Building Energy Benchmarking and Disclosure Policies in the U.S.
Seven cities and two states in the U.S. have passed policies requiring the benchmarking and disclosure of energy use in existing buildings. Still new and being phased in, these policies will soon affect roughly 4 billion square feet of floor space in major real estate markets—making them powerful catalysts for energy efficiency in the built environment.
Benchmarking means measuring a building’s energy use and then comparing it to the average for similar buildings. Benchmarking allows direct comparisons by accounting for variables such as local climate, occupancy levels, and operating hours.
Current regulations vary in terms of the types and sizes of buildings they affect and the forms of disclosure they require. To learn more about individual policies, consult the policy briefs on our sister website BuildingRating.org:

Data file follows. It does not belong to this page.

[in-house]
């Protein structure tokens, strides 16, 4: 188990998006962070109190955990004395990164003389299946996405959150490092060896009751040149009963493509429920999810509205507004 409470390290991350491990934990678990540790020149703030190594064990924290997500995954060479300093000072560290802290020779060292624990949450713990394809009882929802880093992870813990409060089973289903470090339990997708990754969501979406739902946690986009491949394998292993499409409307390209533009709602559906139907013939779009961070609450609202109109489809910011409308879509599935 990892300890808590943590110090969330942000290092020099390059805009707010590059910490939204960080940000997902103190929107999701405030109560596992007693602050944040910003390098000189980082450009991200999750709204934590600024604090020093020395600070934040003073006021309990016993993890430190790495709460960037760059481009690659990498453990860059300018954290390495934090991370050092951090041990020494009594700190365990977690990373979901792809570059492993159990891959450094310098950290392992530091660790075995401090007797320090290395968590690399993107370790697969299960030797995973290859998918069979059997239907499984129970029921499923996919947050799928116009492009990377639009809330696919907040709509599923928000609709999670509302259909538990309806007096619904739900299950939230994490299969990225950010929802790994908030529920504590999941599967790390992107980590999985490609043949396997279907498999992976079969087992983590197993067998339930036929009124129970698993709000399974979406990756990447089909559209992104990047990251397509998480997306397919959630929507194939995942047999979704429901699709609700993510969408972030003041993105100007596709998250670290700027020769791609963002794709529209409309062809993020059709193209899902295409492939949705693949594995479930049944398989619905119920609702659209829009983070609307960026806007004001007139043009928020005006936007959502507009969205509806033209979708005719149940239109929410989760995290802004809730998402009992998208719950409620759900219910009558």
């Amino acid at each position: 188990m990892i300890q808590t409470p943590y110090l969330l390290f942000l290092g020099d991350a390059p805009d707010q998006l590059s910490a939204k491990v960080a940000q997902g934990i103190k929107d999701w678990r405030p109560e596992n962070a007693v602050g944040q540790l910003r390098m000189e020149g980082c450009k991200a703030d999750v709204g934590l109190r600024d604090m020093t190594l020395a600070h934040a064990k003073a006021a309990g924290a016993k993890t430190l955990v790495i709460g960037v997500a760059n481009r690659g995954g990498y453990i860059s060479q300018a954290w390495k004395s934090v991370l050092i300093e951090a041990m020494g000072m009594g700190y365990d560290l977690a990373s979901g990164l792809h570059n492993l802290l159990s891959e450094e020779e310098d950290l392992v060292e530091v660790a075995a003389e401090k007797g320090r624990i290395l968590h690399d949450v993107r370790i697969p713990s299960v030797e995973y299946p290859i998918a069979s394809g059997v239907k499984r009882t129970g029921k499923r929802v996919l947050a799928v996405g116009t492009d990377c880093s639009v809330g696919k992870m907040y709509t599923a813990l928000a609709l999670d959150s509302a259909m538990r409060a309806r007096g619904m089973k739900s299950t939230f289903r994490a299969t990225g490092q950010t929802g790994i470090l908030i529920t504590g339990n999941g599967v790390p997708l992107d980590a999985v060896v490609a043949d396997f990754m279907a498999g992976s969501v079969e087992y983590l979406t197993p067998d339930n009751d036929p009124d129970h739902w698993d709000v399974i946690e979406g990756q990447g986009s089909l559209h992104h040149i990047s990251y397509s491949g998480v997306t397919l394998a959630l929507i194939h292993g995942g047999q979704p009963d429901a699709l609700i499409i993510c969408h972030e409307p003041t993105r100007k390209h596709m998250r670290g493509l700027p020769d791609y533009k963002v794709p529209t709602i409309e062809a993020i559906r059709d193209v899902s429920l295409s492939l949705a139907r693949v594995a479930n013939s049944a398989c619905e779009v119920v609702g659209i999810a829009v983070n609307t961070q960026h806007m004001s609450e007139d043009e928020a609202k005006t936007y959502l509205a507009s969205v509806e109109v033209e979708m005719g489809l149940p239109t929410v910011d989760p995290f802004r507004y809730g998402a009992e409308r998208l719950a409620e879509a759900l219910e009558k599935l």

- Washington, DC
- Austin, Texas
- Washington State
- New York City
- San Francisco
- Minneapolis (coming soon)
IMT offers expert assistance and research to city and state governments as they craft, adopt, and implement benchmarking and disclosure policies. Learn more about our work on the Policy Development & Implementation page.
Seven cities and two states have adopted energy rating and disclosure laws. While all of them require building owners to track their properties' energy use, the laws vary regarding the size and type of buildings they affect; whether the energy use data must be disclosed publicly, or just to potential tenants or buyers; and other factors. View the policy map and graphics on our website BuildingRating.org to see what's required, where.